4K digital master, supervised by directors Guillermo del Toro and Mark Gustafson, with Dolby Atmos soundtrack

Handcarved Cinema, a new documentary featuring del Toro, Gustafson, and cast and crew, including the film’s puppet creators, production designers, and animation supervisor

Directing Stop-Motion, a new program featuring del Toro and Gustafson

New conversation between del Toro and film critic Farran Smith Nehme

New interview with curator Ron Magliozzi on The Museum of Modern Art’s 2022 exhibition devoted to the film

New program on the eight rules of animation that informed the film’s production

Panel discussion featuring del Toro, Gustafson, production designer Guy Davis, composer Alexandre Desplat, and sound designer Scott Martin Gershin, moderated by filmmaker James Cameron

Conversation among del Toro, Gustafson, and author Neil Gaiman

English subtitles for the deaf and hard of hearing and English descriptive audio

PLUS: Essays by film critic Matt Zoller Seitz and author Cornelia Funke

Handcarved Cinema – An extended version of a documentary that premiered on Netflix alongside the release of the film in 2022. While the version on Netflix runs for 36 minutes, this version is 45 minutes long and works as a typical behind-the-scenes making-of documentary, which offers footage during production, interviews with all of the key figures behind the film and more. It’s a solid watch that covers all the aspects that you’d hope for and I absolutely recommend it. 

Directing Stop-Motion – In this brand new 26 minute interview conducted by Criterion, directors Guillermo del Toro and Mark Gustafson discuss their process crafting the film, as well as their influences such as King Kong and Jason and the Argonauts. It’s an insightful interview that dives into all aspects of the film’s production that’s worth checking out.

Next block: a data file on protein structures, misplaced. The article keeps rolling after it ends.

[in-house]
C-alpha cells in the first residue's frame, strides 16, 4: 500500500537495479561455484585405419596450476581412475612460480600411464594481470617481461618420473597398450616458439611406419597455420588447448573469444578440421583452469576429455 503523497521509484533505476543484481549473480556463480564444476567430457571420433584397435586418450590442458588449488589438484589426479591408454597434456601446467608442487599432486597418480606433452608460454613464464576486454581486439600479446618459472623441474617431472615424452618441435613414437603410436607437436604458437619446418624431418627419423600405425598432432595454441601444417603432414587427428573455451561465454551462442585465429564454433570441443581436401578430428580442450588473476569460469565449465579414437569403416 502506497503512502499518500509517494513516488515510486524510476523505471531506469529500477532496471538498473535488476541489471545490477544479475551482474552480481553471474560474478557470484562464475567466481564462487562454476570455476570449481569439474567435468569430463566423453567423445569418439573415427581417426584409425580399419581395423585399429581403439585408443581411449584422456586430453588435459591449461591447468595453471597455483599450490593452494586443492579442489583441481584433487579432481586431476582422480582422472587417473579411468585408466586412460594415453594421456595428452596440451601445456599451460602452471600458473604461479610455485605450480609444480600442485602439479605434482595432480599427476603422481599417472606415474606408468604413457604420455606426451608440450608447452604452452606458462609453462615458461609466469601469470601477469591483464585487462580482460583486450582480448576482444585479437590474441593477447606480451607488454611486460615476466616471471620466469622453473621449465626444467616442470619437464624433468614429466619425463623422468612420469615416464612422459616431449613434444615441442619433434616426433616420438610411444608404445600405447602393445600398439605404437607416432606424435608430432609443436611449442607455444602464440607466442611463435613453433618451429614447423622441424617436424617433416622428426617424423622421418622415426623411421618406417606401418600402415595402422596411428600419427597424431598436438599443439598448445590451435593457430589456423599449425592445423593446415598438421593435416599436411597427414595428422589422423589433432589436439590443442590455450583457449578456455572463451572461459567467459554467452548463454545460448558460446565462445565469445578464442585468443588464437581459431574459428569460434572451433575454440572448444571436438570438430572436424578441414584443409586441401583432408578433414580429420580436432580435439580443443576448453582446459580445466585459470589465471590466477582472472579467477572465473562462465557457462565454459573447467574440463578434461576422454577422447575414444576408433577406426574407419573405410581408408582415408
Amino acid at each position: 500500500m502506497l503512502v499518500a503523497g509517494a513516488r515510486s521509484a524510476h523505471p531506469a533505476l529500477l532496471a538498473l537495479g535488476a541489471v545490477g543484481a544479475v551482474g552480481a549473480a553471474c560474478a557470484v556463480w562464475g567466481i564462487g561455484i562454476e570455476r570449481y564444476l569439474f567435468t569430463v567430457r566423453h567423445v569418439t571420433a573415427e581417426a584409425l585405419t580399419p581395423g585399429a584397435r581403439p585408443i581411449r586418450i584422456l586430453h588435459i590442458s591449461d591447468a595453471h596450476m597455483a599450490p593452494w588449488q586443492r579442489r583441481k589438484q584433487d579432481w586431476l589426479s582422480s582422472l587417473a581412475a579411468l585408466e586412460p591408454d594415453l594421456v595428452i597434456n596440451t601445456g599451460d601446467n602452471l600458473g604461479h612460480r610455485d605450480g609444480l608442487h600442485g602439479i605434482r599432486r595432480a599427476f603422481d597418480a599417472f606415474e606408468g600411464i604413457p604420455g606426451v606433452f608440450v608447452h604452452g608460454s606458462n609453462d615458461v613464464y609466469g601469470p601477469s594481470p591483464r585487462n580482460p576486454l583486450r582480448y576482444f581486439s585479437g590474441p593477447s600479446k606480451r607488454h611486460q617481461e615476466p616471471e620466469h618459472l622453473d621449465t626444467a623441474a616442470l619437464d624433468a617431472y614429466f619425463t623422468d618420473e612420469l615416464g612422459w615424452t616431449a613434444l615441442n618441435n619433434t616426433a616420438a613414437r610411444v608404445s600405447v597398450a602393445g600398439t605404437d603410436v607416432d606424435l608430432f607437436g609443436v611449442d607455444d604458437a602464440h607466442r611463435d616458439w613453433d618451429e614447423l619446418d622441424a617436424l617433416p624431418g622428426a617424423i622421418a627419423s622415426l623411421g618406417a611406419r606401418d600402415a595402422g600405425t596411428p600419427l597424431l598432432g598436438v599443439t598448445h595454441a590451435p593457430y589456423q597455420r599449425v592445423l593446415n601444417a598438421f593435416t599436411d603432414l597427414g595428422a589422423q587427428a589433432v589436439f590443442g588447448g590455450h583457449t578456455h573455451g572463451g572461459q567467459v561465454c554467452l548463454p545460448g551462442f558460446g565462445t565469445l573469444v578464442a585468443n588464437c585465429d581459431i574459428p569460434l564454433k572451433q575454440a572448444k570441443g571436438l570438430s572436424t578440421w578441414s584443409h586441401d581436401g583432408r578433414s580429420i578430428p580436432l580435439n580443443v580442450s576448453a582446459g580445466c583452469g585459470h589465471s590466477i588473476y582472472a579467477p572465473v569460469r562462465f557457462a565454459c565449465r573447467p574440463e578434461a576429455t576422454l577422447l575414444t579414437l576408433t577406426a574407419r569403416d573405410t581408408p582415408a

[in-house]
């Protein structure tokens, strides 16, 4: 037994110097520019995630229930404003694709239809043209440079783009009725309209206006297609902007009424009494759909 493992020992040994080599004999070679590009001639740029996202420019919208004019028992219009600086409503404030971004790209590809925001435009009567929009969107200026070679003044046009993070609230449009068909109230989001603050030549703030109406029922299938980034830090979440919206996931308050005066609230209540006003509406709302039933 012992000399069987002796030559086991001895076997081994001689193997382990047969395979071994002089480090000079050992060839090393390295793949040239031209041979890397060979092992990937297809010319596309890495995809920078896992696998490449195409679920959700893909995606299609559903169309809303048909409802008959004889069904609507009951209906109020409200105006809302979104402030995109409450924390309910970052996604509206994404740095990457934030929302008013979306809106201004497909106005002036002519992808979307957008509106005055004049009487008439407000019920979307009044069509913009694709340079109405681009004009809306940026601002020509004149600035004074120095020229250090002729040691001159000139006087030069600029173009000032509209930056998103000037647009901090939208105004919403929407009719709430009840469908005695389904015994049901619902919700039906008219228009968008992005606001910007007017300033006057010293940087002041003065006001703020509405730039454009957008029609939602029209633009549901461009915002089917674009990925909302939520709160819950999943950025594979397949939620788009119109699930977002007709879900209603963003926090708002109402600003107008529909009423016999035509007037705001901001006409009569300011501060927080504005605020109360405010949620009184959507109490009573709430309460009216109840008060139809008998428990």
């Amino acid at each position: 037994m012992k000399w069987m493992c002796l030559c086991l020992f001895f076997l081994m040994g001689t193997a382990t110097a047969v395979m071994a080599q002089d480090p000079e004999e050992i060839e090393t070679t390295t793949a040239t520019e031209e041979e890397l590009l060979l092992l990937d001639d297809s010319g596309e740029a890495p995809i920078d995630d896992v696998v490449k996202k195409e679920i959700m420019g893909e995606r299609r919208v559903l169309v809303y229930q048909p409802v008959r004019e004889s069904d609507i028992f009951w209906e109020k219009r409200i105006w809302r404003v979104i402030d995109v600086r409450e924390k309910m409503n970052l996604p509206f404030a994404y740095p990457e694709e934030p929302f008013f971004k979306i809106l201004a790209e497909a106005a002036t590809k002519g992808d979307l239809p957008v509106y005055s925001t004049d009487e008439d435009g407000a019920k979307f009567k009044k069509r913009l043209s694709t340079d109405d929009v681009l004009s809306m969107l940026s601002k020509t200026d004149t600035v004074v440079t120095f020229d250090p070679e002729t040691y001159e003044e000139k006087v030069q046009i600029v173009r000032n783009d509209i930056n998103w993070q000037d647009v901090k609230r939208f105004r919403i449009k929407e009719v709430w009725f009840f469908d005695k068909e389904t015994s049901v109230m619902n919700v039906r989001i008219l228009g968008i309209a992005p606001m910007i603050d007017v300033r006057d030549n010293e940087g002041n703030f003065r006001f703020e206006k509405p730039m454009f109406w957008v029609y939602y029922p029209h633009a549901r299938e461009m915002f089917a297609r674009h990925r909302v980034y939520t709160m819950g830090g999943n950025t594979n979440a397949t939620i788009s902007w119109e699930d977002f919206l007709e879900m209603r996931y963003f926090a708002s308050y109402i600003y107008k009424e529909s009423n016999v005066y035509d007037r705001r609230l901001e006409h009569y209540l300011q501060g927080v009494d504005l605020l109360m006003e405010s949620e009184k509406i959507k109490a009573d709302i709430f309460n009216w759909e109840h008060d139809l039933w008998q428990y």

Guillermo del Toro and Farran Smith Nehme – In this new 21 minute interview exclusive to the Criterion release, del Toro is interviewed by Farran Smith Nehme about his history with the story of Pinocchio and what he wanted to bring to his take on this classic story by turning it into a musical. He touches on why he didn’t want to water down the story for kids which I found interesting. It’s another solid interview and del Toro’s passion for the project is extremely captivating. 

Crafting Pinocchio for Moma – Ron Magliozzi is interviewed in this 7 minute featurette and touches on how the Museum of Modern Art decided to craft an exhibition while the film was in production. There’s some great behind-the-scenes footage included and seeing how crucial it was for MoMa to preserve del Toro’s art is great to see. 

Eight Rules of Animation – This six minute featurette includes the directors explaining their eight rules for animating the film, with storyboard comparisons complimenting an actual directing session over Zoom. It’s a fun extra that’s a fascinating insight into the pair’s directorial style. 

2022 conversation with Guillermo del Toro, Mark Gustafson, and author Neil Gaiman – In this first of two Q&A sessions, the directors are joined by Neil Gailman, writer of Coraline, Good Omens and The Sandman, who gushes over the film for 30 minutes and asks a variety of questions to the pair. Del Toro states that he wanted the film to convey love in a way that would hopefully connect with audiences, as well as not making the film an adult del Toro film, instead of a children’s del Toro film. It’s an interesting session that’s worth checking out!

2023 panel discussion featuring Guillermo del Toro, Mark Gustafson, production designer Guy Davis, composer Alexandre Desplat, and sound designer Scott Martin Gershin, moderated by filmmaker James Cameron – In this second Q&A, an array of crew members are joined by James Cameron (Aliens, Terminator 2, Titanic, Avatar) to discuss the more technical aspects of the film, such as how co-directing an animated film works, the process of shooting and more. 

An original trailer is included. 

I wasn’t provided with the digibook packaging or the essays, but I assume they’re up to the same high quality as prior Criterion releases.

Criterion’s Pinocchio package is an impressive one, with a series of solid supplemental features that compliment the film well. Although I wasn’t the biggest fan of the film, I can’t deny that it’s an excellent package and fans of the film should absolutely add this one to their collection!


Where to watch Guillermo del Toro’s Pinocchio
Guillermo del Toro’s Pinocchio - Criterion Collection